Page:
• Permanently confiscating Russian state assets now removes these options: it is highly improbable they could be restored once the money is spent.
  • The more value realized for Ukraine now, the higher the legal uncertainty and risk of far-reaching financial market costs – and the lower the flexibility to deploy frozen assets in future negotiations. 

“Russian finance flows slump after US targets Vladimir Putin’s war machine,” Max Seddon and Chris Cook and Anastasia Stognei, FT, 05.05.24. 

  • Moscow’s trade volumes with key partners such as Turkey and China have slumped in the first quarter of this year after the US targeted international banks helping Russia acquire critical products to aid its war effort. A US executive order, implemented late last year, prompted lenders to drop Russian counterparties and avoid transactions in a range of currencies, said western officials and three senior Russian financiers....The.... order is designed to target banks in countries that recorded sharp rises in trade with Russia.
    • Turkey’s exports of “high-priority” goods — items mainly for civilian use but identified as critical for the war effort, such as microchips — to Russia and five former Soviet countries soared after the full-scale invasion of Ukraine. According to Trade Data Monitor, the volume hit $586mn in 2023, a fivefold increase on prewar volumes. But in the first quarter of this year, Turkey’s exports to Russia fell by a third year on year to $2.1bn. And the value of its reported exports of high-priority goods to Russia and its neighboring countries fell 40 per cent to $93mn in the first quarter of 2024 from the previous quarter, showing the impact of the executive order.
  • The restrictions on payments have had a chilling effect far beyond the shadow trade in components for Russia’s war machine, as banks cut off entire categories of transactions with Moscow rather than fall foul of US sanctions.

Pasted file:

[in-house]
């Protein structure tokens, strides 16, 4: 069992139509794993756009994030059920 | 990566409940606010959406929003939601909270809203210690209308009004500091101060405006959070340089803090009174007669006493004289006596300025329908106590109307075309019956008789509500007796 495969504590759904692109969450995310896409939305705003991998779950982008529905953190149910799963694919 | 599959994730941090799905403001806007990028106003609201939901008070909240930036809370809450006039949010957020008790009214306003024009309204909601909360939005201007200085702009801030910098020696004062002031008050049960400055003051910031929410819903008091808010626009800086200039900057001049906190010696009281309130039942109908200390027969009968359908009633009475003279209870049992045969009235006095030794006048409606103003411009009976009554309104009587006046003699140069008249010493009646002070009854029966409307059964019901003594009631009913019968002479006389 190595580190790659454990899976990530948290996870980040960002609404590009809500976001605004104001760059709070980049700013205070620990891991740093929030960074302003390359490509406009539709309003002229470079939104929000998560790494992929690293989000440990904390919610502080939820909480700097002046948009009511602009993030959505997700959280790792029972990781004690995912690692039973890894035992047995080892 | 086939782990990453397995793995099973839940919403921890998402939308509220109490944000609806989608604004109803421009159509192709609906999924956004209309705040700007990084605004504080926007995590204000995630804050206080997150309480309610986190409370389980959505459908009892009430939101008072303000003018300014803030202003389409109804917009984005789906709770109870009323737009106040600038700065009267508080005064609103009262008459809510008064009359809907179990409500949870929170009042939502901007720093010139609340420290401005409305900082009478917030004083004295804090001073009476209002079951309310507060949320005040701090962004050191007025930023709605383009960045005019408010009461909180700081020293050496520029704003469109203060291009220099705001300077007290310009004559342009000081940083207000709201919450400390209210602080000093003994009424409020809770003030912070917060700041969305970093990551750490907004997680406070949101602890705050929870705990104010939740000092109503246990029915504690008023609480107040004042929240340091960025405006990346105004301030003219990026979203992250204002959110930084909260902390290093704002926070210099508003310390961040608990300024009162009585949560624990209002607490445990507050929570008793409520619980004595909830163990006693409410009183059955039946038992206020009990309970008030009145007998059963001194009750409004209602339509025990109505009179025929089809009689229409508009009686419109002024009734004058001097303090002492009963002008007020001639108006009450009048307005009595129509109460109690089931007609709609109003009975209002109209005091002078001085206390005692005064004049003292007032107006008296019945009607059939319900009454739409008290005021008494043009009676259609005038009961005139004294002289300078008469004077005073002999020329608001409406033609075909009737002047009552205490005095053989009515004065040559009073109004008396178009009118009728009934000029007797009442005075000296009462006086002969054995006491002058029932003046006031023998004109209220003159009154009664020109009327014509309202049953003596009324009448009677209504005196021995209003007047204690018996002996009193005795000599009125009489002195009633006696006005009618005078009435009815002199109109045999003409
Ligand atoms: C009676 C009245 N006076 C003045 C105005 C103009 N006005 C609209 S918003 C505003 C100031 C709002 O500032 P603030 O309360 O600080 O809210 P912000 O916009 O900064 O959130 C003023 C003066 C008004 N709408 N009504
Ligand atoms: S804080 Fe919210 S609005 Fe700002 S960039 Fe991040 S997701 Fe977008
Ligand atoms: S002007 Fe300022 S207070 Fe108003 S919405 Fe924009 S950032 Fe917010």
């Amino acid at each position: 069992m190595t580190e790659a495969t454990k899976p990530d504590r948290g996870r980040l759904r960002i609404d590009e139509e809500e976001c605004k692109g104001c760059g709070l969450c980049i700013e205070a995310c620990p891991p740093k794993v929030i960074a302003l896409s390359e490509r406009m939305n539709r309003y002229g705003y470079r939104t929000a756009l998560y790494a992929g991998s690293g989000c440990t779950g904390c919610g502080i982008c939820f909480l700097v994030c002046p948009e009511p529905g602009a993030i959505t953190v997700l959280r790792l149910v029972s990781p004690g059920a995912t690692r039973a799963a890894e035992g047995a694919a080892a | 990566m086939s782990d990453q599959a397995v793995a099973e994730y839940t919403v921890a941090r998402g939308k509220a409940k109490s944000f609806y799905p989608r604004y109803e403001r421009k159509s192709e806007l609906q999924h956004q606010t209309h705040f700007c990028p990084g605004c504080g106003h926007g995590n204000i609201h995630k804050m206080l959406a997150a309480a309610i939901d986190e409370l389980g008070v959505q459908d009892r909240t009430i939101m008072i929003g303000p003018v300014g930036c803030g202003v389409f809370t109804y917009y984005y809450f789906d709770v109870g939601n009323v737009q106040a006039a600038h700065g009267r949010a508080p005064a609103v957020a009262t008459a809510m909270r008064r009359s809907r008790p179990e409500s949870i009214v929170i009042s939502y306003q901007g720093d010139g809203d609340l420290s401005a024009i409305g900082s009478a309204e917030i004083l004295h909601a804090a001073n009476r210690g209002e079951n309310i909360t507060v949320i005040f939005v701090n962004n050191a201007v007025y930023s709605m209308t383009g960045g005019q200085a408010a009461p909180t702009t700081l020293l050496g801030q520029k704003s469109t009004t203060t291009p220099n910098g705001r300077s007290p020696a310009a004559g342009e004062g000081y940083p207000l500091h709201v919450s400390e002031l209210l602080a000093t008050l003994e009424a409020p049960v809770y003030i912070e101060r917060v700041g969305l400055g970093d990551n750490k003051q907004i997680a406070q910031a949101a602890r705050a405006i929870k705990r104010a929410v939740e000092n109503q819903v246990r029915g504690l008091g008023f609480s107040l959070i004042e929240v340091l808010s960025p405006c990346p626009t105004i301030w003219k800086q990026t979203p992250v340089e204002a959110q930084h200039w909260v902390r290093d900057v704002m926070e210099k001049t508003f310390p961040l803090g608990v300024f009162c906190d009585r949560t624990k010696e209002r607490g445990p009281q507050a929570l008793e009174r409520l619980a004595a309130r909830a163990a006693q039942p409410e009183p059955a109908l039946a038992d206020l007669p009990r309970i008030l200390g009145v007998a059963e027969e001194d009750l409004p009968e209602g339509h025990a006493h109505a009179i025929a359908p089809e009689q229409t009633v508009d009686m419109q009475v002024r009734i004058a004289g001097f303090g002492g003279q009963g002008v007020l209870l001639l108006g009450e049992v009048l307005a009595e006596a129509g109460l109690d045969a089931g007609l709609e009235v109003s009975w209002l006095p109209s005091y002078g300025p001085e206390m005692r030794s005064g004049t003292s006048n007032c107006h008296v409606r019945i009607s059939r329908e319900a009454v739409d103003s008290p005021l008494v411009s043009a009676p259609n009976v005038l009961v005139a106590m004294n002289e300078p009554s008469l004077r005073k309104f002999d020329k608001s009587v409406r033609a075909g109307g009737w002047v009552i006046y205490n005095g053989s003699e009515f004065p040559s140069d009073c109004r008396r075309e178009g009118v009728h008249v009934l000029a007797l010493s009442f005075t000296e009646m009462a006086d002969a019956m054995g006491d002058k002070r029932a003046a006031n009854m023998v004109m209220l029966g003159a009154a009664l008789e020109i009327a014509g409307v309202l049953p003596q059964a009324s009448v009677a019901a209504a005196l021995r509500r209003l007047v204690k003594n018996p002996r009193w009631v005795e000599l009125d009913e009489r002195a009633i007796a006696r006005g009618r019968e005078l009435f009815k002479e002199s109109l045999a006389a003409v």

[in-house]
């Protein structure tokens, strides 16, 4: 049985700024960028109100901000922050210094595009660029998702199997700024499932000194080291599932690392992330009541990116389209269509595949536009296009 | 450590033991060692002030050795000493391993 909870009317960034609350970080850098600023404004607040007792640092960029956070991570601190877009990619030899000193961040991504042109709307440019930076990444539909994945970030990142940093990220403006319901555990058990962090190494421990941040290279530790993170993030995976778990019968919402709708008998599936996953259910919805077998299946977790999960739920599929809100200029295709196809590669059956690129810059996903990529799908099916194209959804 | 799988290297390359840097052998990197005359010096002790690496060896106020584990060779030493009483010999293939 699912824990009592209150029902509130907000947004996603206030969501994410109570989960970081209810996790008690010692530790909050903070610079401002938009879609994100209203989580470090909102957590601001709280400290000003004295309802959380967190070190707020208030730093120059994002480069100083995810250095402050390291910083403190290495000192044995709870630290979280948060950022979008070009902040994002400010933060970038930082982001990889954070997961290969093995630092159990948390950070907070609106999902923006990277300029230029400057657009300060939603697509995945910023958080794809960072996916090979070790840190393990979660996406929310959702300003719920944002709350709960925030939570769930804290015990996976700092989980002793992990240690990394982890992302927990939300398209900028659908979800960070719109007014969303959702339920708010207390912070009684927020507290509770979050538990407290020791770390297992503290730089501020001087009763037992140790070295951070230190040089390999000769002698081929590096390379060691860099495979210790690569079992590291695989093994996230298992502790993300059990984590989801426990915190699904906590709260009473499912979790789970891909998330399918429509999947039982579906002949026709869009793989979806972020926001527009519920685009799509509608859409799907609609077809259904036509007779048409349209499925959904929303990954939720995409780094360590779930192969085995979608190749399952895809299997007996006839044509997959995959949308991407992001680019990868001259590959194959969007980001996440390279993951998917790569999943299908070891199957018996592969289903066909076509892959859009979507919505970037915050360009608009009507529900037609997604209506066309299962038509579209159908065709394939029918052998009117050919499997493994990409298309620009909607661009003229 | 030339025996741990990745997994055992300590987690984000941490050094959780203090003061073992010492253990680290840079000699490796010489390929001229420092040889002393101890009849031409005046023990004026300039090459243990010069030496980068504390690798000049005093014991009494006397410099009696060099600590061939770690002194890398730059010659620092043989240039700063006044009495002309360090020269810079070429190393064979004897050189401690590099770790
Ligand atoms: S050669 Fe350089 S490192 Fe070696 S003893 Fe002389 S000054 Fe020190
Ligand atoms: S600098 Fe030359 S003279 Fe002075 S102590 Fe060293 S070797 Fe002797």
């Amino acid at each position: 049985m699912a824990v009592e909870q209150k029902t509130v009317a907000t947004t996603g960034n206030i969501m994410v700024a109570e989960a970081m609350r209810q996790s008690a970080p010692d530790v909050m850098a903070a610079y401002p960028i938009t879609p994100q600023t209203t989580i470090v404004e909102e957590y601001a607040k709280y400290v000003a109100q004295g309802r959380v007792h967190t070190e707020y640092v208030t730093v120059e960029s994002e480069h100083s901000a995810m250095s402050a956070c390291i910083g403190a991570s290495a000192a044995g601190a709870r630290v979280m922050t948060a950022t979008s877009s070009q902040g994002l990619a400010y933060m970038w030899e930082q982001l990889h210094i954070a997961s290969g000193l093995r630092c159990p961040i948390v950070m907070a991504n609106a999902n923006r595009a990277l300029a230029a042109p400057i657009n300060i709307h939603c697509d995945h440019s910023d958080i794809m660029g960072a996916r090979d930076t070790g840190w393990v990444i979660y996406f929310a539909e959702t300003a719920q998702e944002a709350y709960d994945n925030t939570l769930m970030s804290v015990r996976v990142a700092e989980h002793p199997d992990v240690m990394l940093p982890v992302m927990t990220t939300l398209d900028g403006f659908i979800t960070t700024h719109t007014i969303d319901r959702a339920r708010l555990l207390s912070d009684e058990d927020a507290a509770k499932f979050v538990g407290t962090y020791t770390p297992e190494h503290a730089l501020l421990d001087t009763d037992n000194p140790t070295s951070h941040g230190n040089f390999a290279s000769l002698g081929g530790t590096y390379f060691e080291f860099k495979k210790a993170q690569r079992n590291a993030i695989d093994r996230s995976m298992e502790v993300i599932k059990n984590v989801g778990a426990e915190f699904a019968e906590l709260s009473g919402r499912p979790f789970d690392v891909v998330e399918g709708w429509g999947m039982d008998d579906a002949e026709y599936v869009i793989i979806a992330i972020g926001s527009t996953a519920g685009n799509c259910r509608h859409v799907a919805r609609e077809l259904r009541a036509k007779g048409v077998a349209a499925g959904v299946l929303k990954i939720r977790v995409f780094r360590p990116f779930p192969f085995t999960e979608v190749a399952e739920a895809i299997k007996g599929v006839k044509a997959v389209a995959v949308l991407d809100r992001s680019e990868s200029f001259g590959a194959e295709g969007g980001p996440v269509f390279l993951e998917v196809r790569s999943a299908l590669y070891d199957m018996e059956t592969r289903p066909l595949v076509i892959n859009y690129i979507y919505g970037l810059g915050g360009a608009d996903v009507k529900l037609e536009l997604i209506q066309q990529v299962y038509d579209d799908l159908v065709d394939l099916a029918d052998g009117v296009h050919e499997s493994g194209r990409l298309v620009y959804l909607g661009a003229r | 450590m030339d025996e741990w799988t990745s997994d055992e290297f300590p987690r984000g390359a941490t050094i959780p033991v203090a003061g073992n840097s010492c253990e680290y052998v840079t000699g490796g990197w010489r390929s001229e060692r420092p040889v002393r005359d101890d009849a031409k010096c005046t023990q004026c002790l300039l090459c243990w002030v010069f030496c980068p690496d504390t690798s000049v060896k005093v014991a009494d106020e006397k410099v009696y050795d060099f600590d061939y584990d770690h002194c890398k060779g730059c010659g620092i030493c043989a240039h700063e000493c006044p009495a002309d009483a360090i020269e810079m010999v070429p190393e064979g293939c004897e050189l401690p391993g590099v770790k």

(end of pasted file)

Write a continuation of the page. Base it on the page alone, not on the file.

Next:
• Cross-border payments are increasingly being carried out in rubles, while the use of the Chinese, Turkish and UAE currencies are declining, according to Russia’s central bank. Before the 2022 war, less than 15 per cent of Russian exports were paid in rubles. But the currency’s share rose to 40 per cent in February this year, with the highest jump recorded after the US executive order. For imports, payments in rubles have increased to about 40 per cent from a prewar level of 30 per cent.
  • The ruble’s limited convertibility, however, makes it difficult for Russian banks and counterparties to make up the lost volume of trade in dollars and other western currencies, a senior Russian investor said.

“Domestic Uranium Enrichment Will Secure America's Energy Future,” Patrick White and Erik Cothron, NI, 05.05.24. 

  • The United States and its allies currently rely on a small number of companies involved in the nuclear fuel supply chain to meet their uranium fuel needs. Key companies supplying international commercial uranium enrichment and conversion services include Orano (majority controlled by the French government), Urenco (majority controlled by the UK and Dutch governments), Cameco (a publicly traded Canadian company), and TENEX (a Russian state-owned enterprise).